Mangosuthu Buthelezi's Weekly Newsletter to the Nation
My dear friends and fellow South Africans,
Mr Robert Mugabe’s inauguration in Harare yesterday, if it was not deadly serious, would go down in history as the most deranged piece of political satire ever.
As the IFP participants in the previous observer missions to monitor elections in Zimbabwe did in the past, every observer mission, including those of SADC and the PAP, have rejected the result of this fraudulent election. In no way at all did it reflect the will of the people. The IFP supports the calls from SADC and the Pan African Parliament observer missions that conditions be put in place for the holding of a free and fair run-off as soon as possible. This should be made clear to Mr Mugabe in no uncertain terms when he arrives in Egypt today.
An IFP member of parliament, Suzanne Vos, has reported to me that she personally witnessed appalling intimidation and violence in the various provinces of Zimbabwe where she had been assigned to observe not only the Presidential run-off but various Parliamentary by-elections. The crimes committed by the Zanu-PF thugs can only be classified in the same category as Stalin’s bloodthirsty crazed lieutenants in the former Soviet Union for their wickedness.
Ms Vos visited homes where elderly people (in one case a retired teacher and his wife) had been brutally assaulted because the husband was a supporter of the MDC.
On another occasion she witnessed a truck loaded with ZANU PF thugs openly assault MDC supporters after they had left a meeting held on the private property of an MDC Councillor. Even though two of the thugs present were identified as being the sons of a former ZANU PF Senator (who had also been identified as being among the assailants in the attack on the retired teacher and his wife a few days previously) no arrests were made even though Ms Vos reported her eye-witness accounts to the police.
After the closing of the polls, Ms Vos was situated alone at a polling station at a rural school where the MDC had requested the presence of PAP observers. Other members in her team in that area had spread out to cover the counting as much as possible. During the day, while visiting 18 polling stations in that Ward, MDC party agents had pleaded with the PAP observers to "protect" them as they feared being murdered on their way home. Several showed Ms Vos bruises on their bodies inflicted in previous "beatings" by persons they said were "War Veterans".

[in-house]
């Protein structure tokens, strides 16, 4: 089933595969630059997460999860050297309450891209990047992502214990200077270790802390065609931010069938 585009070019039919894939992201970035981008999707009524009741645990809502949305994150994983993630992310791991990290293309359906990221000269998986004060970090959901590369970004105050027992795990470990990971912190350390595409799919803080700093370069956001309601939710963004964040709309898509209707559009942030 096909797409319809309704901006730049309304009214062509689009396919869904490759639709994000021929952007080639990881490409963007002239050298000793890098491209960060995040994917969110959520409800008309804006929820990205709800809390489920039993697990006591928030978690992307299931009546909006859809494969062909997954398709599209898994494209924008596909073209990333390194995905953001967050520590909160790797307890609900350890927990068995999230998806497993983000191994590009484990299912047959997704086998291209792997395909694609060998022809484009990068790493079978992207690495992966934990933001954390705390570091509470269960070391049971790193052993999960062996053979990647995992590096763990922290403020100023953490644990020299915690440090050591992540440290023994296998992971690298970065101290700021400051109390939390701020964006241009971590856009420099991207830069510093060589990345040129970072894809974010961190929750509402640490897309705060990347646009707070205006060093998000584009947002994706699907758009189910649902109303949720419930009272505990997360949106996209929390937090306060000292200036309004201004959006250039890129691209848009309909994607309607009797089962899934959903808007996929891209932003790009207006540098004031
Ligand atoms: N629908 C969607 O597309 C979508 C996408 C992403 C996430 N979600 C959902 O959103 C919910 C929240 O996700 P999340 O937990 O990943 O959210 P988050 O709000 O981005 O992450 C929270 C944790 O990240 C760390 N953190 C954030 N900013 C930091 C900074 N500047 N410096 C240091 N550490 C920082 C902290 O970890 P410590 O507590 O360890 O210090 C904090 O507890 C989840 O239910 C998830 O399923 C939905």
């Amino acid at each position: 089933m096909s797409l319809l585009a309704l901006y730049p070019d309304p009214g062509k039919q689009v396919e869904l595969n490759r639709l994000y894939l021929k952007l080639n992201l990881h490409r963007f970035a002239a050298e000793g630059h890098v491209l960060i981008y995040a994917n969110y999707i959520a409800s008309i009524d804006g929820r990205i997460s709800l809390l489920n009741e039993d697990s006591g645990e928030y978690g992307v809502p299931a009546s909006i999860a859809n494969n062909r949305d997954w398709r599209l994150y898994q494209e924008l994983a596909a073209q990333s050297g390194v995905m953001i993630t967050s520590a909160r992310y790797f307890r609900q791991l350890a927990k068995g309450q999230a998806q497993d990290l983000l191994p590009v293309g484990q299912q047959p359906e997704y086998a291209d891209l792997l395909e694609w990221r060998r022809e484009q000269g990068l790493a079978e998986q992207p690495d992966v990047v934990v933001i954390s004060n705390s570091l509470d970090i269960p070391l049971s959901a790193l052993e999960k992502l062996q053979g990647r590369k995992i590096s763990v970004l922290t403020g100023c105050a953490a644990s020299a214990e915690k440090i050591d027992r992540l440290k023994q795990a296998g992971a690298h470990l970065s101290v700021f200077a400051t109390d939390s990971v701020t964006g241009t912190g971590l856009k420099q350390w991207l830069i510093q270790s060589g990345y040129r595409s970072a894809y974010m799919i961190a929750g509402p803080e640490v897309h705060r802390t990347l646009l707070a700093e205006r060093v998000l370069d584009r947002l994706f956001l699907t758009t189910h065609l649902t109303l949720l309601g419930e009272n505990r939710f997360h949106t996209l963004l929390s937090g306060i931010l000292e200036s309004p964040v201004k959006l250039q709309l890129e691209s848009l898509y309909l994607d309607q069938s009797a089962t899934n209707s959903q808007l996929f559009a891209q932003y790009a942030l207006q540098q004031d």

Minutes before the ballot boxes were to be opened a group of men silently entered the polling station blocking the door and forming a menacing line in front of the election officials (who consisted of the principal of the school and various teachers). Their presence was clearly unlawful and alarming.
Showing considerable courage, Ms Vos said the chief electoral officer exorted the men to leave and quoted electoral law as to who was allowed to be in the polling station during counting. He then pointed to the presence of the Pan African Parliament observer. The men then slowly left.
Ms Vos was told the men were "War Veterans" and "Green Bombers" who had been terrorising residents in the area.
Voters were told that "Operation Red Finger" meant they had to vote (and show the red dye mark indicating they had done so) and then report to the home of a local "War Veteran" nearby not only showing that they had voted but they also had to write down the serial number on their ballot paper on their hands.
Ms Vos personally took the terrified MDC party agents away from the polling station to a place where they said they would hide - an area in which the burned out houses of MDC supporters were scattered throughout the township. The party agents told Ms Vos they had not been able to sleep in their homes for many weeks. The same stories of intimidation and destruction of property were repeated to PAP observers throughout the country and is reflected in the PAP Observer Mission's interim report.
Ms Vos also reported that she had to personally intervene with the commanding officer of the police service in one area when MDC supporters trying to hold a rally were threatened with the riot police - even though they had obtained a High Court order permitting them to hold the rally.
The previous day, in the same area, Ms Vos had attended a rally held by President Robert Mugabe where he told the audience that "a ball point pen cannot compete with a bazooka... the MDC will never rule this country..."